FreddieMacFannieMae-logos-creditBeforeItsNews-PostedMHProNews-

Logos are for editorial illustration purposes only, and are the properties of their respective organizations. Composite image credit, BeforeItsNews.

BACKGROUND

To understand why I say what I do about DTS, the GSEs, MHI and manufactured housing (MH) below, some history will be useful. My experience with MH Affordable Housing and Duty-to-Serve spans nearly 35 years.

Upon entering the mortgage banking business, I worked in the mortgage division for Fleet Bank in St. Louis, Missouri. I made my first HUD Code MH land/home loan back in 1982.

At that time, HUD Regional Offices had to approve each subdivision and the homes that were being constructed within that community. HUD reviewed, approved and retained documentation and complete control of the Architectural & Engineering process.

The Regional HUD Office was located in St. Louis and Chaired by Joy Miller. Fleet was chosen by HUD because of its strong government lending (FHA & VA) platform, national presence with the ability to replicate the program. Fleet provided financing for the consumer’s purchasing HUD Code, single-sectional and multi-sectional, Redman Homes on short wall foundations in a subdivision in House Springs, Missouri. This was a new MH “beta test” community development project. It was one of the first HUD Code MH subdivisions outside of California. It was cutting edge and an exciting step for me right out of college.

At the time, I had no idea that my future in banking would be focused around Affordable Housing. From that point forward, I continued down the path of Affordable Housing which is truly a key for the to Duty-to-Serve.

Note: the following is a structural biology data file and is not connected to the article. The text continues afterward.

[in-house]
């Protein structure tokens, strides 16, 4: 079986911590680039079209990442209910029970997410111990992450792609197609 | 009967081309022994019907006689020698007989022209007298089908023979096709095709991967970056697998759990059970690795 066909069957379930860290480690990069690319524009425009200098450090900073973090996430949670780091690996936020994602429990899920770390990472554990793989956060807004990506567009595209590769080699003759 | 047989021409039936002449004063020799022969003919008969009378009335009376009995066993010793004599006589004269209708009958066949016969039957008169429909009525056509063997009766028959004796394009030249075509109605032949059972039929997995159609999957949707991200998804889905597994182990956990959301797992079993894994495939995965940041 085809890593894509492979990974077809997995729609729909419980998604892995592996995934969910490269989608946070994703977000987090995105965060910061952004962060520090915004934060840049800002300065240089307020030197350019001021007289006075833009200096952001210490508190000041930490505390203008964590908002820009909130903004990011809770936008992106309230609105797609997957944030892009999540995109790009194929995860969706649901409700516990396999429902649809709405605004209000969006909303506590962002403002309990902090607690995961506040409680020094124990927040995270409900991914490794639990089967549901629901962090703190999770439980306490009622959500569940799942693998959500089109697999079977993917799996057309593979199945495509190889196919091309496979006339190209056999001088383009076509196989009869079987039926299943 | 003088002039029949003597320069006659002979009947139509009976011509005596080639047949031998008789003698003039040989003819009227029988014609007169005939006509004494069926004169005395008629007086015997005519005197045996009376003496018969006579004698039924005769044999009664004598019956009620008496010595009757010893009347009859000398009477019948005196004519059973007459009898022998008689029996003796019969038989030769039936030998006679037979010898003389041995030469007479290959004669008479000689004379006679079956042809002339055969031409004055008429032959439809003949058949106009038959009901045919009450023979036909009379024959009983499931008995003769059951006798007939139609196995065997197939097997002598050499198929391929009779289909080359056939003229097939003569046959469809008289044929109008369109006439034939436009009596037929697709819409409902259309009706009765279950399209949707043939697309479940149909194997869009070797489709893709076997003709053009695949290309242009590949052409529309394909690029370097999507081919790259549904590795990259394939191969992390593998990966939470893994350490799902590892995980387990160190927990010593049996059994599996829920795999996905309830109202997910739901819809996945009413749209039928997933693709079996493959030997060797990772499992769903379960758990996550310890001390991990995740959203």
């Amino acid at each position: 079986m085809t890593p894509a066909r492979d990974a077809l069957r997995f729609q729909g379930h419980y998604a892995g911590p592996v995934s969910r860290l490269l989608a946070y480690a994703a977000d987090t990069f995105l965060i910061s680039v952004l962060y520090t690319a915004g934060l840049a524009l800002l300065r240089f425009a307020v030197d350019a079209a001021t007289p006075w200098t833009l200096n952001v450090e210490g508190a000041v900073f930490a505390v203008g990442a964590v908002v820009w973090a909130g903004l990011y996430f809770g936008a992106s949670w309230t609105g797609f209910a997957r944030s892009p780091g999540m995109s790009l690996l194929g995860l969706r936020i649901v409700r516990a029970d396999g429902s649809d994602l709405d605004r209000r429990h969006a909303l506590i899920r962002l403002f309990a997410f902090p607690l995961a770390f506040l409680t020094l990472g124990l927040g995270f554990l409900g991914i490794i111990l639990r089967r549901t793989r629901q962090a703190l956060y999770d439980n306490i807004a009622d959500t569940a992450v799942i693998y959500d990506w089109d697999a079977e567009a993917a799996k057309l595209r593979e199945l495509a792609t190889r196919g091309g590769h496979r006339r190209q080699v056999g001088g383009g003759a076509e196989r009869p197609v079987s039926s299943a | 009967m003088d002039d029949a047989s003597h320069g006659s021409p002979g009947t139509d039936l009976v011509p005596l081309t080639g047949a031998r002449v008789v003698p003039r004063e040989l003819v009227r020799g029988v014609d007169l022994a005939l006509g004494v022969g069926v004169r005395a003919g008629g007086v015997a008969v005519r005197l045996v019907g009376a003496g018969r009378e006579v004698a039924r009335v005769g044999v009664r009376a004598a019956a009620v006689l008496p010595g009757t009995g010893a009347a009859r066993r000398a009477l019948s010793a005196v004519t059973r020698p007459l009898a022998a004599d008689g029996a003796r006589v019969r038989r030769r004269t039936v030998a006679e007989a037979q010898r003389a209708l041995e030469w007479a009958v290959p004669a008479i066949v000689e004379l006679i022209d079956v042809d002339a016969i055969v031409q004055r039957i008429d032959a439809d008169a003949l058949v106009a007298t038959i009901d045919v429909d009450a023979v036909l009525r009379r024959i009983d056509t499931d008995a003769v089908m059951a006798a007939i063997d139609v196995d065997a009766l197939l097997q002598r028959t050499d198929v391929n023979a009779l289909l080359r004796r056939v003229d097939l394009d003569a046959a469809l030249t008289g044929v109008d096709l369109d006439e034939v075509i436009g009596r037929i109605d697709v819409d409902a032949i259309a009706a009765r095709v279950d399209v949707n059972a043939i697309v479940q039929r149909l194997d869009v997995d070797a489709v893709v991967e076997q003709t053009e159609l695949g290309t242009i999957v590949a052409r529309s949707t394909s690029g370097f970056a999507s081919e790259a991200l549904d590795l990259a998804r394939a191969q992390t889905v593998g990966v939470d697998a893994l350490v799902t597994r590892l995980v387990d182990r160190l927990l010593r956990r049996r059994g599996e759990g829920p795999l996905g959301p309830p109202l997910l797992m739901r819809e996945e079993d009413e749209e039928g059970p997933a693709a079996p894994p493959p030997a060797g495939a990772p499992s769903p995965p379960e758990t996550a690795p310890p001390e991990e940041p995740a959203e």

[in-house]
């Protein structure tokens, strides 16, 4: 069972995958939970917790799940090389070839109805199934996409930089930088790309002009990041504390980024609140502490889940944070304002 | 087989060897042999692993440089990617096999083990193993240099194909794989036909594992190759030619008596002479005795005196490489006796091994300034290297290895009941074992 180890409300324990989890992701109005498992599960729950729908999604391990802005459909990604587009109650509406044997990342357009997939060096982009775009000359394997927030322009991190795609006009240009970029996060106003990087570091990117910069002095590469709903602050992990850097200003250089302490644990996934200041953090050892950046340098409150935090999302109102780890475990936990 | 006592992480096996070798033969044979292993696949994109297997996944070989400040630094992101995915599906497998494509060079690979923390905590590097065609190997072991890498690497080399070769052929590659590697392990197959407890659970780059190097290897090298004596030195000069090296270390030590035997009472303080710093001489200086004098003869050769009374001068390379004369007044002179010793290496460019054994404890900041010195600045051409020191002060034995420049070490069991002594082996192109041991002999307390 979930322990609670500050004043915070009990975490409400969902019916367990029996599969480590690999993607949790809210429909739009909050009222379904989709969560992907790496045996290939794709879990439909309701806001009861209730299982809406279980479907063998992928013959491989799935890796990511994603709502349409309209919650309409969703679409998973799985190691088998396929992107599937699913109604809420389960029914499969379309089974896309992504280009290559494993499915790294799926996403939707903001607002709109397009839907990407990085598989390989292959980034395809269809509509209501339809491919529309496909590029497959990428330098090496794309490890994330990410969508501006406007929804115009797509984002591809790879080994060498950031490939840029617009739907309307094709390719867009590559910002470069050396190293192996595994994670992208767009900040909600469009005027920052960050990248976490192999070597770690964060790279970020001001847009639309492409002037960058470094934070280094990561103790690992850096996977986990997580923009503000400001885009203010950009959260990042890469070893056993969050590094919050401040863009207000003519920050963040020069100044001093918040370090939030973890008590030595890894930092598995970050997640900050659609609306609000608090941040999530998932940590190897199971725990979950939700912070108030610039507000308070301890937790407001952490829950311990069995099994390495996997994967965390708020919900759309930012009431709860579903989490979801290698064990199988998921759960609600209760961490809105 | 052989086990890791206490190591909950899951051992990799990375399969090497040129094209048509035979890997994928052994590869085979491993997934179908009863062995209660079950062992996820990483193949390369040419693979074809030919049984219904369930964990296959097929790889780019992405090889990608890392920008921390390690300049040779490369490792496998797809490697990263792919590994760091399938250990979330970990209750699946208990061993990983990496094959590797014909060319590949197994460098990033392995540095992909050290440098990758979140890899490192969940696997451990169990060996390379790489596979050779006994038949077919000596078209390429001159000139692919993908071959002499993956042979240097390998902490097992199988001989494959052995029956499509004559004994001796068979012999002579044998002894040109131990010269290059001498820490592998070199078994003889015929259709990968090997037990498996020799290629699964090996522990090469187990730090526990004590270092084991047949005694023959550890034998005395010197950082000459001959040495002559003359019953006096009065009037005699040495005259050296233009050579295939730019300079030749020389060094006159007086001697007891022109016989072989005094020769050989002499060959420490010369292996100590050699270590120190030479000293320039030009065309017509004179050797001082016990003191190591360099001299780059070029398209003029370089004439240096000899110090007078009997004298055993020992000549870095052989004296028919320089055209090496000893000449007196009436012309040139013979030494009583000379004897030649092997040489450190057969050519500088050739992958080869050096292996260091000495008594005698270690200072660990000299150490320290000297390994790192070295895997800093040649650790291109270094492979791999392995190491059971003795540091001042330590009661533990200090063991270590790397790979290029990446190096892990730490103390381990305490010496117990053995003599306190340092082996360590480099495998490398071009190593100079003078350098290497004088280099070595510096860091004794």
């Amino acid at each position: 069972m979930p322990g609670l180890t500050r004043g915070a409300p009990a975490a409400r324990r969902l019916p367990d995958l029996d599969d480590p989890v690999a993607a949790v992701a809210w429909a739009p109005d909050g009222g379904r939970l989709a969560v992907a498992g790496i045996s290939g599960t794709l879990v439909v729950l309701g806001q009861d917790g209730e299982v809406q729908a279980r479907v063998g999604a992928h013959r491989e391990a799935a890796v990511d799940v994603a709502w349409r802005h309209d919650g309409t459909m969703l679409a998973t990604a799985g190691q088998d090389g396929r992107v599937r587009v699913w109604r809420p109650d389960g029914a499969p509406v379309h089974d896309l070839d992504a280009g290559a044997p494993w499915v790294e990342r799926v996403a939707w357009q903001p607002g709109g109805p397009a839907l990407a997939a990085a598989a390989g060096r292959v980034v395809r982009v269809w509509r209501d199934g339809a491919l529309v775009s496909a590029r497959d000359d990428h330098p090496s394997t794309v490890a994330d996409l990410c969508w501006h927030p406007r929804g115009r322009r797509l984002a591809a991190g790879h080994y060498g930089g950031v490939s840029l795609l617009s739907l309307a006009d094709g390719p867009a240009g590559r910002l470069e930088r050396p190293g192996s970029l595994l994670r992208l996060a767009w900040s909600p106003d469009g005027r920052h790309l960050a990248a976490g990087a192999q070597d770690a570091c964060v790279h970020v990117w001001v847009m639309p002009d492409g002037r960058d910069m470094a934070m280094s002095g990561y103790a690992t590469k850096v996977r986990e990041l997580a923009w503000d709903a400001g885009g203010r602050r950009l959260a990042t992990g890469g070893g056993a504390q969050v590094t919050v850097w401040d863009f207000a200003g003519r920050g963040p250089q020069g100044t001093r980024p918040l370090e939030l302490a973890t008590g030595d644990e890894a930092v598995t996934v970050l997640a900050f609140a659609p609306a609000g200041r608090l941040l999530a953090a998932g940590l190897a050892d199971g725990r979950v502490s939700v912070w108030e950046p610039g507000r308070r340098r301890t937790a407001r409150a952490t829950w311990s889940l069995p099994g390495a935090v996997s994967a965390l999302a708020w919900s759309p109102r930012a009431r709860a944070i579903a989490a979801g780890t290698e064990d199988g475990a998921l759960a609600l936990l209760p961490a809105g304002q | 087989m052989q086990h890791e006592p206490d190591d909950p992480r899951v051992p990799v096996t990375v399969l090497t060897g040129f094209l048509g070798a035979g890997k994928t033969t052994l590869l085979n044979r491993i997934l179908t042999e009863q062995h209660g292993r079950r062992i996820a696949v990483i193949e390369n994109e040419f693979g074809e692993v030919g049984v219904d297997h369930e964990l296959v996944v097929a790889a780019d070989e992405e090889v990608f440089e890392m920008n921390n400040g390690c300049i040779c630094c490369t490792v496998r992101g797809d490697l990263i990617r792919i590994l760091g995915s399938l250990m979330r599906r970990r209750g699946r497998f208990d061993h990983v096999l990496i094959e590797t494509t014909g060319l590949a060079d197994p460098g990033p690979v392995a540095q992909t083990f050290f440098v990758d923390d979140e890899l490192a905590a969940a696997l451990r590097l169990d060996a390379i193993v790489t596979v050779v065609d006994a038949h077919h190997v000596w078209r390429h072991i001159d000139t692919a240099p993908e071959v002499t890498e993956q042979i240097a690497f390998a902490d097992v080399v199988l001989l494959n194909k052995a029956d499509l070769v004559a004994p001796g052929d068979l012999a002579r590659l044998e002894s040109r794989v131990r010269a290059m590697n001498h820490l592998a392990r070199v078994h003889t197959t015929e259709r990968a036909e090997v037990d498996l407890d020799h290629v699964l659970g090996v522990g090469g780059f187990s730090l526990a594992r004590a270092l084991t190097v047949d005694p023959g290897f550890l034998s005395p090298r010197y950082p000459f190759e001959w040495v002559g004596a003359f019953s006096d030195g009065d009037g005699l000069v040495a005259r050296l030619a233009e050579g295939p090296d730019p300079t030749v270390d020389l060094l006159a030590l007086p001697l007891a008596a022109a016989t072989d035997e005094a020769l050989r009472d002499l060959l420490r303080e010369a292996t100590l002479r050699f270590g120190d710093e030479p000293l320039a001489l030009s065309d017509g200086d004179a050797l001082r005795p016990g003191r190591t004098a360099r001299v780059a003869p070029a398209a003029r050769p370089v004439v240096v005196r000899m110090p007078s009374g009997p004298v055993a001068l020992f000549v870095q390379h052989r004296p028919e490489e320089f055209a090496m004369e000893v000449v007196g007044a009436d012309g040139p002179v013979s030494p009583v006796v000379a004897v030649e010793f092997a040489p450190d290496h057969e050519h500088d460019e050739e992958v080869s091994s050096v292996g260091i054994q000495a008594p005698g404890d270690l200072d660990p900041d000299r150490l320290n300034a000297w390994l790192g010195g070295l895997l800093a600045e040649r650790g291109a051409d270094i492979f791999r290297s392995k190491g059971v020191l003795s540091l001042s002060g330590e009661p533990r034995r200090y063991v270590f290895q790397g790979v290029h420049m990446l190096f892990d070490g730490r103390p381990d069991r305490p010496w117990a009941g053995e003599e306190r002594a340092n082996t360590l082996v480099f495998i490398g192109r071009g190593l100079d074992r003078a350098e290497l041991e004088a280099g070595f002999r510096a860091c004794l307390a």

In my follow-up assignment, I worked extensively at Ft. Leonard Wood, Missouri making over 600 VA loans in two years to accommodate relocating veterans and civil service personnel in the initial phases of the US Military Base Realignment and Closure (BRAC) program. Specifically, on the Ft. Belvoir, Virginia relocation of 2400 families to Ft. Leonard Wood over six years. Brick & mortar site built homes were selling for $35,000-$65,000.

Next stop was in 1995 when I was invited to join an exclusive group of high profile mortgage bankers who focused on Affordable Housing nationally. I had no idea when I was chosen that I was chosen for my HUD Code MH housing experience. The group of 30 members from around the country formed the Underwriting Barriers Outreach Group (UnBOG), lead by Rick Coffman and Matt Miller of Freddie Mac in Washington, DC.

The task force was formed to bring mortgage bankers together to discuss how to create loan programs to provide financing for the underserved, economically or geographically challenged consumers. These borrowers were credit worthy, but did not have down payment of 10% or 20% plus closing costs. Or they could not meet the debt-to-income ratios of 28/36. They needed expanded guideline programs. As a member of that task force, I helped craft the 97% LTV Alt-A, Section 8 Voucher-to-Own, Lease-Purchase and the 105% LTV loan programs.